At WRF’s 2017 Biennial Grantee and Stakeholder Convening, Sherece Y. West-Scantlebury, WRF president and CEO, kicked off the event by announcing that the Foundation was launching a year-long strategic planning process at that very moment. She went on: “We do not want to do a plan steeped in where we are now. We actually want to create a strategy that propels us forward.” Throughout the day, attendees leaped ahead to that future.
Imagining the future potential of Arkansas means constructing a positive vision. Trista Harris, Philanthropic futurist and Minnesota Council on Foundations president, explained:
Futurism is important because it helps us anticipate what’s going to happen five years, 10 years, 50 years from now in our communities so that we can start to match those curves rather than something happening, us trying to develop solutions, and then – by the time we develop a solution – there’s a new problem that we’re dealing with.
Trabian Shorters, Asset-framing leader and BMe Community founder, asked the group, “If you could tell the story only one way, who do you think we are?” He encouraged participants to reframe the prevailing negative views of Arkansas and instead construct an asset-based narrative that would motivate people and mobilize resources to make it reality.
The group’s vision for a future Arkansas embraced love, prosperity, and inclusion, themes highlighted by the biennial’s facilitator, Greg Hodge. Inclusion is paramount because, as impact investor Daryn Dodson noted, “There’s a big problem. People don’t sit in circles with the people whose problems they are trying to transform and change to learn and co-create solutions.”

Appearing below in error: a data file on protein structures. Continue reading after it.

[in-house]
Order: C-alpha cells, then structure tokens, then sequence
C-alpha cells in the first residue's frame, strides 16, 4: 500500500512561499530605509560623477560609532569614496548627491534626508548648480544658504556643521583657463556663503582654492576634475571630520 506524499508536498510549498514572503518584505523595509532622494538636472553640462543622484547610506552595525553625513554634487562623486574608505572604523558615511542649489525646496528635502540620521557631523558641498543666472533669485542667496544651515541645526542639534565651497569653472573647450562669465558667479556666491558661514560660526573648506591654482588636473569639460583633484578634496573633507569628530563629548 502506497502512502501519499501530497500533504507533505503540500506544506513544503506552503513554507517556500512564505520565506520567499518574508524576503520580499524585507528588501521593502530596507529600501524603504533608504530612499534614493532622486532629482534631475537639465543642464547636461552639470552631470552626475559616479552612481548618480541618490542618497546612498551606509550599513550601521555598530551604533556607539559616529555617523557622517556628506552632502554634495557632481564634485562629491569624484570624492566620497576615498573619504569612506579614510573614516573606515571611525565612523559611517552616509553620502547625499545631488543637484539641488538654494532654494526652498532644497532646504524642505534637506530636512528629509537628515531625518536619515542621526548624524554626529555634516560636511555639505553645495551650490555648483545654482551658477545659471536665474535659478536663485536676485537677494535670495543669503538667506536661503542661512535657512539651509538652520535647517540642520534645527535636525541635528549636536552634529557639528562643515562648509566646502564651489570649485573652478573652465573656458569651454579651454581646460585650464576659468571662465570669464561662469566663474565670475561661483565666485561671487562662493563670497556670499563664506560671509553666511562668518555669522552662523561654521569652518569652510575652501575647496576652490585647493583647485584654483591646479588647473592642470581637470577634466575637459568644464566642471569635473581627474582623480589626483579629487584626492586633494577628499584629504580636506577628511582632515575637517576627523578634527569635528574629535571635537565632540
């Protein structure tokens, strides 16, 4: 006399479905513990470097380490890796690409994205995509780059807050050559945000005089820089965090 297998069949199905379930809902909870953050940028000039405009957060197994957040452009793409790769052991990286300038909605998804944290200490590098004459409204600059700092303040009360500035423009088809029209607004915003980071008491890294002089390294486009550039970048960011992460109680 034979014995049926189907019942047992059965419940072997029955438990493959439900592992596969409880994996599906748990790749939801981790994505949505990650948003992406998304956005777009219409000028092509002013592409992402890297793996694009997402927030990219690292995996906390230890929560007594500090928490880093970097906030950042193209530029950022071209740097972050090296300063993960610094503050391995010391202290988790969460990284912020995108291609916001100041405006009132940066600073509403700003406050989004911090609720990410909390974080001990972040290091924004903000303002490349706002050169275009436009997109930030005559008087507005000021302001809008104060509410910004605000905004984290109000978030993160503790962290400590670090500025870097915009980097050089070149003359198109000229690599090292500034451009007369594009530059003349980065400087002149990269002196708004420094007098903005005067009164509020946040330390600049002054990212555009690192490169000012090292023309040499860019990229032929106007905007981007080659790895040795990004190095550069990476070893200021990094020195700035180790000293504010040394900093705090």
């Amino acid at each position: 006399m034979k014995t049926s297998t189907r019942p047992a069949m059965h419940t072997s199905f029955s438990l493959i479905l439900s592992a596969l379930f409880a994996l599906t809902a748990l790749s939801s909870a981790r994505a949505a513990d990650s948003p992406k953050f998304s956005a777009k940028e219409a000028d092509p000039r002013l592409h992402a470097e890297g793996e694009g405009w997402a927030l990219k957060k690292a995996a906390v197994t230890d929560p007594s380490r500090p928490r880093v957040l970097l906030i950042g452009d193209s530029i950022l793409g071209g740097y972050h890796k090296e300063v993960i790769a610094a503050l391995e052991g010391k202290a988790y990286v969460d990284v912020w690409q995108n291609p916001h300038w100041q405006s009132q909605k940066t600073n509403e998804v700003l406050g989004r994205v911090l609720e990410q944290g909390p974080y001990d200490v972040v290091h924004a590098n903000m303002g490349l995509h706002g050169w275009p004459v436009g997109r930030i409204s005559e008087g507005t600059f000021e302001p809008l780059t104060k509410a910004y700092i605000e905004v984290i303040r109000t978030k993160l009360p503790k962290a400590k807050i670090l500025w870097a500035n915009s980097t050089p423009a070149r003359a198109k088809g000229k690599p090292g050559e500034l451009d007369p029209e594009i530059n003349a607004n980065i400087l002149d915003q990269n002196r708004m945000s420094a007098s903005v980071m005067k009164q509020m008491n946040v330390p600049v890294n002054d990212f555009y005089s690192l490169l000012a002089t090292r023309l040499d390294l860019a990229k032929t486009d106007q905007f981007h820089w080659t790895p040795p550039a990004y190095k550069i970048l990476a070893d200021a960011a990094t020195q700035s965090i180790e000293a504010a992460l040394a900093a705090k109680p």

One could say that inclusion and co-creation were the guiding principles of the day, as WRF asked participants to share their own vision for the future of education, the economy, and social justice.
The brainstorming done by the 150 people in the room will inform the final planning phase of the Foundation’s Reflection, Analysis, and Planning (RAP) process. Now it’s the Foundation Board’s turn to time travel to that shared vision for a future Arkansas. The Board’s charge is to understand that vision of the future and return to the present with bold and innovative ideas Arkansans can put into action to get there.
Over the next six to nine months of planning, WRF will continue to extend the Governor’s legacy of “learning” and “doing,” just as it has for nearly 45 years. The Foundation will gather additional stakeholder input and feedback, and the Board and staff will launch the new plan in December 2018 and prepare for the next decade of difference. Stay tuned to find out what the future of Arkansas has in store!
We are sharing what we and our partners learned from our year of Analysis in our “Analysis: Digging Deep” blog series. This series is part of our Reflection, Analysis, and Planning (RAP) process, which the Foundation is engaging in as our Moving the Needle (MTN) 2.0 strategic plan draws to a close and we prepare for what comes next.
Disclosure: Lisa Ranghelli wrote this series of blog posts on behalf of the National Committee for Responsive Philanthropy (NCRP), in fulfillment of a contract between WRF and NCRP. At the time the consulting contract was initiated, WRF president and CEO Sherece Y. West-Scantlebury was Board Chair for NCRP. As with other consultants involved in the Foundation’s Reflection, Analysis, and Planning (RAP) process, NCRP was compensated for writing this content on what the Foundation learned during its year of Analysis.